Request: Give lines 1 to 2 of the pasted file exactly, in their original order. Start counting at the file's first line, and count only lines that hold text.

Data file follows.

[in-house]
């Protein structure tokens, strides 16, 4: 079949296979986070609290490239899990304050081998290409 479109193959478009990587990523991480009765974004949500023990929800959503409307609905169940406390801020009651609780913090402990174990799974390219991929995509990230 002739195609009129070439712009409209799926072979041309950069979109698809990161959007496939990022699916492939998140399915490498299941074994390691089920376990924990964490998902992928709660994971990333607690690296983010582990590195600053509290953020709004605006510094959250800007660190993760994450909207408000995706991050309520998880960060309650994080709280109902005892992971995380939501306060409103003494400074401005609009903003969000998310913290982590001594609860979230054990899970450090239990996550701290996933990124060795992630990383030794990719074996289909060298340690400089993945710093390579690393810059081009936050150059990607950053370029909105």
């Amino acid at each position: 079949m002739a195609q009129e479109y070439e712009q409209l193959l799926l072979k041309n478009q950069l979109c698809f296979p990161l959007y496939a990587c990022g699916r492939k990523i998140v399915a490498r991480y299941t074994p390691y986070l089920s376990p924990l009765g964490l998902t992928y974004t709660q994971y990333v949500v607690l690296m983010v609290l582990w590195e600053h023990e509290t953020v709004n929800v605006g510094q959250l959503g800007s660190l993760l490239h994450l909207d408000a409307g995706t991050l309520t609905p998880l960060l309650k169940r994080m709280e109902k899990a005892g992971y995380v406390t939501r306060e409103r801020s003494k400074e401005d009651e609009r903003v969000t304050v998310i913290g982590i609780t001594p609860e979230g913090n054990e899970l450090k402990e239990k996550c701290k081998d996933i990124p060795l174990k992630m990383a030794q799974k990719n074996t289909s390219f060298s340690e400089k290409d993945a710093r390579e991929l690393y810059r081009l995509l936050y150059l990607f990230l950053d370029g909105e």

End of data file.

[in-house]
């Protein structure tokens, strides 16, 4: 079949296979986070609290490239899990304050081998290409 479109193959478009990587990523991480009765974004949500023990929800959503409307609905169940406390801020009651609780913090402990174990799974390219991929995509990230 002739195609009129070439712009409209799926072979041309950069979109698809990161959007496939990022699916492939998140399915490498299941074994390691089920376990924990964490998902992928709660994971990333607690690296983010582990590195600053509290953020709004605006510094959250800007660190993760994450909207408000995706991050309520998880960060309650994080709280109902005892992971995380939501306060409103003494400074401005609009903003969000998310913290982590001594609860979230054990899970450090239990996550701290996933990124060795992630990383030794990719074996289909060298340690400089993945710093390579690393810059081009936050150059990607950053370029909105």